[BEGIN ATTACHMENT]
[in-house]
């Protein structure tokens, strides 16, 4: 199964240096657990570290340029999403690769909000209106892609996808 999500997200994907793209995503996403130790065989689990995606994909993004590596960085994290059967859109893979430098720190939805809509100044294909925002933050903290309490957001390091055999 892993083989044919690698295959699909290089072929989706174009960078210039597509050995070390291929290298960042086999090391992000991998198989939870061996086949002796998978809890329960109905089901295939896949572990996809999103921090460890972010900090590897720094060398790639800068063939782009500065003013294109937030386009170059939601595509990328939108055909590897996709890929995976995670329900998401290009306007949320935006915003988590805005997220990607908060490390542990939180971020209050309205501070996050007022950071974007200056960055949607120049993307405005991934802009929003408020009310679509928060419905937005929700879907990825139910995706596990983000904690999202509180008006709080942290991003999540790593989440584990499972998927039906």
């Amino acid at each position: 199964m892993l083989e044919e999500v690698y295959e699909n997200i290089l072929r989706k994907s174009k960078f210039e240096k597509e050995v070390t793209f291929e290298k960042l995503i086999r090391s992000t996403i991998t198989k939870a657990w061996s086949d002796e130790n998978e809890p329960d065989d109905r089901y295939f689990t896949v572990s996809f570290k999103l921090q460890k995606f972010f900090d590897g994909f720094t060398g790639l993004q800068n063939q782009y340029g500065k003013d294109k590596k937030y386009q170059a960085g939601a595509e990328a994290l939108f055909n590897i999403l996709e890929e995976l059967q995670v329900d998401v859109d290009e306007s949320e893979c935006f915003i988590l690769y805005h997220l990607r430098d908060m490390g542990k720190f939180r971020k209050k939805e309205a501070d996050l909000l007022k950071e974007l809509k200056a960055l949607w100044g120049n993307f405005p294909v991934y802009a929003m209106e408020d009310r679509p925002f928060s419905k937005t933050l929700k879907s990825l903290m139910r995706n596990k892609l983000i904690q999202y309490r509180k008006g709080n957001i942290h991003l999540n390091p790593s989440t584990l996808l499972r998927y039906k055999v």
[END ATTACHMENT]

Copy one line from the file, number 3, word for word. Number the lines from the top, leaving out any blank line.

């Amino acid at each position: 199964m892993l083989e044919e999500v690698y295959e699909n997200i290089l072929r989706k994907s174009k960078f210039e240096k597509e050995v070390t793209f291929e290298k960042l995503i086999r090391s992000t996403i991998t198989k939870a657990w061996s086949d002796e130790n998978e809890p329960d065989d109905r089901y295939f689990t896949v572990s996809f570290k999103l921090q460890k995606f972010f900090d590897g994909f720094t060398g790639l993004q800068n063939q782009y340029g500065k003013d294109k590596k937030y386009q170059a960085g939601a595509e990328a994290l939108f055909n590897i999403l996709e890929e995976l059967q995670v329900d998401v859109d290009e306007s949320e893979c935006f915003i988590l690769y805005h997220l990607r430098d908060m490390g542990k720190f939180r971020k209050k939805e309205a501070d996050l909000l007022k950071e974007l809509k200056a960055l949607w100044g120049n993307f405005p294909v991934y802009a929003m209106e408020d009310r679509p925002f928060s419905k937005t933050l929700k879907s990825l903290m139910r995706n596990k892609l983000i904690q999202y309490r509180k008006g709080n957001i942290h991003l999540n390091p790593s989440t584990l996808l499972r998927y039906k055999v």